Most of us get TCs before we do the lpc



All fair points – but do you think the SQE will achieve a level playing field whilst raising standards? From what I’ve read they’re just repackaging the LPC.



The LPC doesn’t bar anyone good from entering the profession as it is funded by most firms. If you do it without a TC in place you are an idiot I’m afraid.

That said, we can all agree that the LPC isn’t very good and that the providers should be put a stop to.



“If you do it without a TC in place you are an idiot I’m afraid.” I don’t quite agree.

This is all anecdotal, but I did the LPC without a TC offer; I even had the gall to only get a Commendation! Currently a paralegal at an MC firm whilst waiting to start my TC. I did do the “Masters” option (lol) to get an SLC loan and because of my circumstances I was able to apply for a small bursary to cover the rest – but it’s still money I owe for having taken the LPC.

I know this all just comes across as me bragging, and I am proud of my achievements – but I want others to know that if they are willing to work hard then they can achieve their goals. I moved to London and lived in a shoe-box for a year so I could be in proximity of the jobs I was looking for. I spent (collectively) days of my time outside of work doing applications and attending events; I took two weeks unpaid from my job to complete the vacation scheme that got me my TC. I had zero connections when I started working and I was scolded by friends and family for my choices. But it’s completely possible to take risks and for them to pay off in the end – you just need to be motivated and know what it is you’re trying to achieve.

I may have completely missed the point here because I did feel slightly attacked by the your comment (I know right? Bet you couldn’t tell /s), but please just know that it’s not stupid to take calculated risks.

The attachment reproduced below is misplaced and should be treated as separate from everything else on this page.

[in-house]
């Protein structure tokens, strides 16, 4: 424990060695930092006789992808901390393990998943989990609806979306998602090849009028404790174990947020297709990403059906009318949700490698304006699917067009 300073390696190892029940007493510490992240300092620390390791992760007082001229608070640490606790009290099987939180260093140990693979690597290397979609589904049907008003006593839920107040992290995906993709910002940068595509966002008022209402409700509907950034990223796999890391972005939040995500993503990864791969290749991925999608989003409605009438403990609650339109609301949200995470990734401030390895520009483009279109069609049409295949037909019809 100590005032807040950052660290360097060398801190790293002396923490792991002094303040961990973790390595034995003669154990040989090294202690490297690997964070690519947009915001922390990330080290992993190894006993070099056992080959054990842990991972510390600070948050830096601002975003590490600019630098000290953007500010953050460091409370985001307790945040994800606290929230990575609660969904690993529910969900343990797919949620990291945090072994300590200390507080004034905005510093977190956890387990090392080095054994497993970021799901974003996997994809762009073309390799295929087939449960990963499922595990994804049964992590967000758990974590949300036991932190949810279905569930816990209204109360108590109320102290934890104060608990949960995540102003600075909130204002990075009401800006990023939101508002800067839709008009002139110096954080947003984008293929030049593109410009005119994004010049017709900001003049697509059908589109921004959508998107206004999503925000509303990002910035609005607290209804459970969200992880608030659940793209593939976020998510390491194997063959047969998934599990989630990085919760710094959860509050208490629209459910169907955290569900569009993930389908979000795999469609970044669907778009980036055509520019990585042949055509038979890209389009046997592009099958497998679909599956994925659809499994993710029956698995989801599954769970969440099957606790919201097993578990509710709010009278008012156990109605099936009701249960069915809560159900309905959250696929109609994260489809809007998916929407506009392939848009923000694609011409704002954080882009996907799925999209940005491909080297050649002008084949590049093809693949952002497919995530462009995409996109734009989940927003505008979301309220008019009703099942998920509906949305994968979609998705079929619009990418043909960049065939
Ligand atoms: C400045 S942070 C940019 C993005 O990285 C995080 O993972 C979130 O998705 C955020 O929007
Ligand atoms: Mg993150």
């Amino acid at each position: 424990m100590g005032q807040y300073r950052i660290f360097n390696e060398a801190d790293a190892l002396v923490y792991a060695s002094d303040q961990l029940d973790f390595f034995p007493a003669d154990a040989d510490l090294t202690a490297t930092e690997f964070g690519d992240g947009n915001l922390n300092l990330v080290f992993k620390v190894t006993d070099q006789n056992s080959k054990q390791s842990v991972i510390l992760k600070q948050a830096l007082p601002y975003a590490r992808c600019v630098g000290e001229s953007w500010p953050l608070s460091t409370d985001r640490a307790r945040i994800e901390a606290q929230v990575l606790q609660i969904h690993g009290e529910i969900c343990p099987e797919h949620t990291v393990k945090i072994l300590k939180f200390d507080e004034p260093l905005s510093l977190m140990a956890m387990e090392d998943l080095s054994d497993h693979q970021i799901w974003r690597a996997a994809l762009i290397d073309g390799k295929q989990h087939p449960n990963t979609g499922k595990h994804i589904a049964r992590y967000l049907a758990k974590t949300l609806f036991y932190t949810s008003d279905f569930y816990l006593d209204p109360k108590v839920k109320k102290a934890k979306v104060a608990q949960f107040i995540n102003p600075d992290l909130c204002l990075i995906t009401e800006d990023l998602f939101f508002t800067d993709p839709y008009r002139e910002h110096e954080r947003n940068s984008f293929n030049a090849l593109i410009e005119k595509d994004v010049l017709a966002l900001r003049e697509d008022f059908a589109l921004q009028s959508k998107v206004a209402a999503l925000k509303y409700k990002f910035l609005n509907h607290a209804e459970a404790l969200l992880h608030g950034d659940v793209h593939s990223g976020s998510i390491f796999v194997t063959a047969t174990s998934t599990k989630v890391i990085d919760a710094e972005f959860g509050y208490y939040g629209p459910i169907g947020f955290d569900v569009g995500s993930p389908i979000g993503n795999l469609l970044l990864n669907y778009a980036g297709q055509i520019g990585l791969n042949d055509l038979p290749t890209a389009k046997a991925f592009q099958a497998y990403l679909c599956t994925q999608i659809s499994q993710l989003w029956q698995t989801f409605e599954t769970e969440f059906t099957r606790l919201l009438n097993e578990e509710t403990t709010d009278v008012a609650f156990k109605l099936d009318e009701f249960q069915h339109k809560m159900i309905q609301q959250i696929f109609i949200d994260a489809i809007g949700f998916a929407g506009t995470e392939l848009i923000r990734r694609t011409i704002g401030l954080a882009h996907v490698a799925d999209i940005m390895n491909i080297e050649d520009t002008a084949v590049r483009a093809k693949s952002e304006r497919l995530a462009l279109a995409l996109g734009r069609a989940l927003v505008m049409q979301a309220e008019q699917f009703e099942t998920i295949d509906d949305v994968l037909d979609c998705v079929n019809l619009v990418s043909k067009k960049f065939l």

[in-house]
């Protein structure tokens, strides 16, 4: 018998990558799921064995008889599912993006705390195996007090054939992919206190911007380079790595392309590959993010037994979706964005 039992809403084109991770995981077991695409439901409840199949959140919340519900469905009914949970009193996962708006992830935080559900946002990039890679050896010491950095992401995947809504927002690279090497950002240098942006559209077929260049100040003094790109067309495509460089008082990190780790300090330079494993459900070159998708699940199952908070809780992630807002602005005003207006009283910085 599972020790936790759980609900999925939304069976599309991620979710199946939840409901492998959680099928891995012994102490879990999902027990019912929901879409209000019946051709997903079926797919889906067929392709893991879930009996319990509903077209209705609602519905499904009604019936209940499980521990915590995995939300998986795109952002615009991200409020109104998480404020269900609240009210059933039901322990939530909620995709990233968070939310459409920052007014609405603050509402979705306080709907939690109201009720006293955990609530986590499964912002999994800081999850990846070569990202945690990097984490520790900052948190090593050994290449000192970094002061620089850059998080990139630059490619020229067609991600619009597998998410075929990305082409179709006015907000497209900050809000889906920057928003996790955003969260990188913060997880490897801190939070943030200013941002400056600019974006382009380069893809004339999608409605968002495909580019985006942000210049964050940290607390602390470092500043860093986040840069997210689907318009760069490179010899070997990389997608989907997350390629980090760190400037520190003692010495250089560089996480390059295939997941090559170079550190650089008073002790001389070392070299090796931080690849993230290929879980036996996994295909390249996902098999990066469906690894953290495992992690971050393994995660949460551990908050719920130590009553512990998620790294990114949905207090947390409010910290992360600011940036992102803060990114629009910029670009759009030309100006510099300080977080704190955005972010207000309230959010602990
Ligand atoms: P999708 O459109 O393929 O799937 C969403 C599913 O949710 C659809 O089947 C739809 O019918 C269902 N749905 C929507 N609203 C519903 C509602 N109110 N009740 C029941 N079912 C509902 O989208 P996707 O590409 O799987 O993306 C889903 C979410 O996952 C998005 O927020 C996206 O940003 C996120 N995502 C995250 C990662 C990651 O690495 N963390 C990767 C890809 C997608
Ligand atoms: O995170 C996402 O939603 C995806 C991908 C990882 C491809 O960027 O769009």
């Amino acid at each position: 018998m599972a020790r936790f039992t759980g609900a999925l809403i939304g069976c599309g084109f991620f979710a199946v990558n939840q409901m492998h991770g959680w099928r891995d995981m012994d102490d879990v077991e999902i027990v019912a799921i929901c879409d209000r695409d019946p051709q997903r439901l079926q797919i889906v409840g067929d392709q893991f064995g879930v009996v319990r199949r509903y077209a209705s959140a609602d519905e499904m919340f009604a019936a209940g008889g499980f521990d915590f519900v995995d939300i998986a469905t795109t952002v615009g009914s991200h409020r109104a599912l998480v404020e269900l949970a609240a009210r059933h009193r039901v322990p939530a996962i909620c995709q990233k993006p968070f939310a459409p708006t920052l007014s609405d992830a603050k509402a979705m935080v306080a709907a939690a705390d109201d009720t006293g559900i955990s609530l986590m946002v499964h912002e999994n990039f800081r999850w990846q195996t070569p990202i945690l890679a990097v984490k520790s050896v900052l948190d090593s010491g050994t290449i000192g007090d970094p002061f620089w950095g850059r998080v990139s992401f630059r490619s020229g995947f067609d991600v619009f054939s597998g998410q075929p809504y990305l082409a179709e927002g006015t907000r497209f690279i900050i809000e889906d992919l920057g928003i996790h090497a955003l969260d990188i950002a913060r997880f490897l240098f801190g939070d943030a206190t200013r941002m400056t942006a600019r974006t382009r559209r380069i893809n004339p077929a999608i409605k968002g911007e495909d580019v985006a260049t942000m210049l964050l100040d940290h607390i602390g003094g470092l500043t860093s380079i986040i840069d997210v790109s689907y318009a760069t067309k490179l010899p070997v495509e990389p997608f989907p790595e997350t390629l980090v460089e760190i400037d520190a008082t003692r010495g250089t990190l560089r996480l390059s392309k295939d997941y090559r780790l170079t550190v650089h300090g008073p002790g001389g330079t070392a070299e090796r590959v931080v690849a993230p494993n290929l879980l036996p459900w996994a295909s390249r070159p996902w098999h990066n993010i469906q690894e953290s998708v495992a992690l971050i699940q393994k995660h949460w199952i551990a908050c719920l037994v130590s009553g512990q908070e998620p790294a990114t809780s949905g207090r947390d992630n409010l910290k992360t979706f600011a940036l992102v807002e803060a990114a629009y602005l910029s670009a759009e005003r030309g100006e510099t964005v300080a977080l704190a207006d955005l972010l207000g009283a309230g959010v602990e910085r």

You could have done all that without fronting the LPC money yourself though. The LPC doesn’t really help you get a TC.



Again, my own experience of securing a TC leads me to disagree.

In most interviews, verbal assessments etc. I said that, by self-funding the LPC, I had demonstrated a level commitment beyond that of the majority of my peers in relation to pursuing my chosen career. That seemed to go down quite well with most if not all of the interviewers to whom I’d said it. One can never be sure.

A few of them did note that I was perhaps putting all my eggs in one basket, all I could say was that “I’m aware that I’ve taken a risk, I’m doing everything within my control to ensure it pays off.” Again, I can’t say with any certainty at all that this vein of answer went in my favour every time, but I’ve got a TC now, so…

What is this mess?

Of course the legal profession is inaccessible, a solicitors clients want the best and the brightest to advise them. They do not want to be advised by someone who has guessed their way through a multiple choice test and has all of the academic entry requirements to the profession waived on the basis that a person fits into some sort of arbitrary anti-discrimination exemption.

Sometimes I think people forget that no-one is entitled to anything in this world.

Anyway, anyone who thinks this mess from the SRA will change anything is deluded. Firms will still recruit from the same avenues and those who don’t make the cut will still be stuck as minimum wage paralegals; only perhaps with less debt but not even a certificate to show for their effort.



To be fair paralegals at my firm can easily earn £40k. Not exactly minimum wage.


What is this mess?

Fair point, but you have to admit they are the lucky ones. I was embarrassed when I found out what ours are on, sub £20k in medium city firm, its almost unethical. They hire people with the vague promise that the role may lead to a tc, and then use them as a cheap way to do trainee level work with absolutely no intention of offering them a tc or helping them progress at all.



Name and shame.



I’m amazed they can get away with that – going rate for a paralegal in the City is £15/hour though you do have to be reasonably good to achieve that I suppose.



what about a psychiatrist to demystify why people want to do law